Washington — U.S. Internet and technology services are facing rising trade barriers around the world this part year from long-standing allies. The Computer & Communications Industry Association offered USTR examples of these new pressing digital trade barriers as part of trade officials’ annual request for comments. USTR will issue its National Trade Estimates (NTE) report Spring 2020 that identifies various countries’ regulations and other actions that pose barriers to trade.
In recent years, USTR has increased its commitment to monitor and fight digital trade barriers, criticizing policies that will deter U.S. Internet and technology exports and committing to negotiate strong digital trade chapters in trade agreements.
Key barriers to trade identified in CCIA’s comments for the 2020 report include restrictions on cross-border data flows and data and infrastructure localization mandates, government-imposed restrictions on Internet content and related access barriers, digital taxation, market-based platform regulation, imbalanced copyright laws and “link taxes”, extraterritorial regulations and judgments, customs duties on electronic transmissions, and backdoor access to secure technologies.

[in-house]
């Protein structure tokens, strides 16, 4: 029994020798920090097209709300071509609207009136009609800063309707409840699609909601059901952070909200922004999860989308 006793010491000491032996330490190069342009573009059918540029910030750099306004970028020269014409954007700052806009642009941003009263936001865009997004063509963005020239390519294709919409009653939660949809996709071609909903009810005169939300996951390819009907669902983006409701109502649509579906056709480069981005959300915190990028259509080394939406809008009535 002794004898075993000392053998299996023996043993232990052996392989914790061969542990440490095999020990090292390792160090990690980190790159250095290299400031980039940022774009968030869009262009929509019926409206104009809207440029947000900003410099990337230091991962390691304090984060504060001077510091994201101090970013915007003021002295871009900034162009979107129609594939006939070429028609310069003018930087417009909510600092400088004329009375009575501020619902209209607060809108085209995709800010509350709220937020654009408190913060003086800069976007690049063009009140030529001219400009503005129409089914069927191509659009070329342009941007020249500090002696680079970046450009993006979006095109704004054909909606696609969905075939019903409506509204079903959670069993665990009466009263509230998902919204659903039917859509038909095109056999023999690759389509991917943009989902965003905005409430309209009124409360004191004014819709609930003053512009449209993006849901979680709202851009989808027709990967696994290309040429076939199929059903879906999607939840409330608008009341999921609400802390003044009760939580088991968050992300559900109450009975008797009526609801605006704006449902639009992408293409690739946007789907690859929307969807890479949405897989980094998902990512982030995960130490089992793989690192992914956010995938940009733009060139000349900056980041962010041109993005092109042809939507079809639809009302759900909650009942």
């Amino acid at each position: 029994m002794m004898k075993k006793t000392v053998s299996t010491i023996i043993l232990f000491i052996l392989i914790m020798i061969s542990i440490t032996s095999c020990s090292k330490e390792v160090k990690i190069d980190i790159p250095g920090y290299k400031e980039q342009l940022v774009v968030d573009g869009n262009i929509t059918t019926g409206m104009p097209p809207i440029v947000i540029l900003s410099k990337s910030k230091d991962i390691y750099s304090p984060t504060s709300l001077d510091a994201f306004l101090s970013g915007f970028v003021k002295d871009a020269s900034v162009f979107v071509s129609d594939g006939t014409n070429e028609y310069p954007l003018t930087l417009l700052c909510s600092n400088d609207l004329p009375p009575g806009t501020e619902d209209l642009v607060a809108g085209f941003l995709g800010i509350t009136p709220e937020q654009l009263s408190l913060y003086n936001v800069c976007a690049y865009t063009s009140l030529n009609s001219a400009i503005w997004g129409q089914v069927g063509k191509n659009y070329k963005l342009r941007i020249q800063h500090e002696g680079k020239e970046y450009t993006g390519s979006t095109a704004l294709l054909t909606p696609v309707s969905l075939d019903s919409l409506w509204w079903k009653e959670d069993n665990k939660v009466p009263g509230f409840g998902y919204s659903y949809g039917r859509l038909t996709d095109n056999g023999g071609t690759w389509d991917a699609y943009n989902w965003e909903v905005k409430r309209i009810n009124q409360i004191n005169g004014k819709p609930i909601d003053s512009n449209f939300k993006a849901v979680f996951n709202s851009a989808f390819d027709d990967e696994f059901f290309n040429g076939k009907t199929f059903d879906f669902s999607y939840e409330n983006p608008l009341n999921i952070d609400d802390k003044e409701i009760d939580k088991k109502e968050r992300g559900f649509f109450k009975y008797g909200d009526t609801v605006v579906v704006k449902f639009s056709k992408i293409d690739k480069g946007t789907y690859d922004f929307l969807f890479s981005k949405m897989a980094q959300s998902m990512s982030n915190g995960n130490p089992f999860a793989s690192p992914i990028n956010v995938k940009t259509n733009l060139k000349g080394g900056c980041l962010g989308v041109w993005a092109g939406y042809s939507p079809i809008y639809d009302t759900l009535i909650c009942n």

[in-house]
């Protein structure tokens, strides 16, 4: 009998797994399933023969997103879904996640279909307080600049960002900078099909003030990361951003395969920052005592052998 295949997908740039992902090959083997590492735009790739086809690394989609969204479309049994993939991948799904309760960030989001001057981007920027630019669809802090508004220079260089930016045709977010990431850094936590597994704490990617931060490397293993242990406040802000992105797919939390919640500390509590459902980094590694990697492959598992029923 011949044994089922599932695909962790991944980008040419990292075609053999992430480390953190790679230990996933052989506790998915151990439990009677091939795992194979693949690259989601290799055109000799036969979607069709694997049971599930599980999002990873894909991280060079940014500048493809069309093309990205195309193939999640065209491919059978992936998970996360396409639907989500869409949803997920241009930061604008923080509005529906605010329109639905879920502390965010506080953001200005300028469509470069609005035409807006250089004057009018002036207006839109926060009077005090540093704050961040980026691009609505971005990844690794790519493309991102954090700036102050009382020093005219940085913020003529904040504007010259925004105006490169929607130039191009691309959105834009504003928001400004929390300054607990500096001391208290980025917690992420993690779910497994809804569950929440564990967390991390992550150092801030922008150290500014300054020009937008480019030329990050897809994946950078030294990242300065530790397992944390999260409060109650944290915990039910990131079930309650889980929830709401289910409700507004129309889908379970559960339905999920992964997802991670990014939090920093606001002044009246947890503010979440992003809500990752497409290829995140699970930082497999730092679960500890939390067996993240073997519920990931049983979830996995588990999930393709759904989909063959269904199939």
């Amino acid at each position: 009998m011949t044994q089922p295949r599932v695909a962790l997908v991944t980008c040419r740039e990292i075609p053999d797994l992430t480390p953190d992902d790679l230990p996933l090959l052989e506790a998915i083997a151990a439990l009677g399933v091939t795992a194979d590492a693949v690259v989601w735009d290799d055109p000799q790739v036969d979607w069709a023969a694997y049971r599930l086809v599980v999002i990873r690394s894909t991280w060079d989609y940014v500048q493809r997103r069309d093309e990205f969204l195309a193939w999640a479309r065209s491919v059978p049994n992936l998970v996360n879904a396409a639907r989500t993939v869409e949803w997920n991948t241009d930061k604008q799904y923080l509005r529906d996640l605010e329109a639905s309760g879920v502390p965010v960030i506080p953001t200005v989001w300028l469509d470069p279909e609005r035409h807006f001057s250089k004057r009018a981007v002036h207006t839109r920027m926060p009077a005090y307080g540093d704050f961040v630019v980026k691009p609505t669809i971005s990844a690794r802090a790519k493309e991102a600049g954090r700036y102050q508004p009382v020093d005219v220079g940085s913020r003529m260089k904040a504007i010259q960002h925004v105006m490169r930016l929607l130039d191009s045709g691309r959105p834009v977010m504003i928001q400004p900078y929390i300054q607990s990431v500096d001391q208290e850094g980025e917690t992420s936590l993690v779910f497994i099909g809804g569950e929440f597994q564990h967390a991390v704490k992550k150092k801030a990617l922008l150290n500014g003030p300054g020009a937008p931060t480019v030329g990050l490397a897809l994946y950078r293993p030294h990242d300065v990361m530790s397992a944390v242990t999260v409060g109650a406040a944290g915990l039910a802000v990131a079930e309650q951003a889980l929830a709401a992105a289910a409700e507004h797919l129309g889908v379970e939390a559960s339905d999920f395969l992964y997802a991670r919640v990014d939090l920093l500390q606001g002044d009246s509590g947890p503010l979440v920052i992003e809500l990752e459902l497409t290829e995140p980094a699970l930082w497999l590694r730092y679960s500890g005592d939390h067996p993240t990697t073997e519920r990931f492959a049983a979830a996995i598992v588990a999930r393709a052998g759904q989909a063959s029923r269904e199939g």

CCIA has advocated on removing trade barriers for the tech industry since 1972. A summary of our NTE filing can be found here. The following can be attributed to CCIA President & CEO Ed Black:
“We appreciate USTR’s vigilance as long-standing allies enact new trade barriers like online content regulations and new digital tax measures that depart from global norms. As countries step up regulatory scrutiny on the digital economy, trade will play an important role in ensuring that national regulations are consistent with international obligations and do not discriminate against U.S. digital firms. The NTE Report is a crucial tool to identify where these conflicts may exist.”
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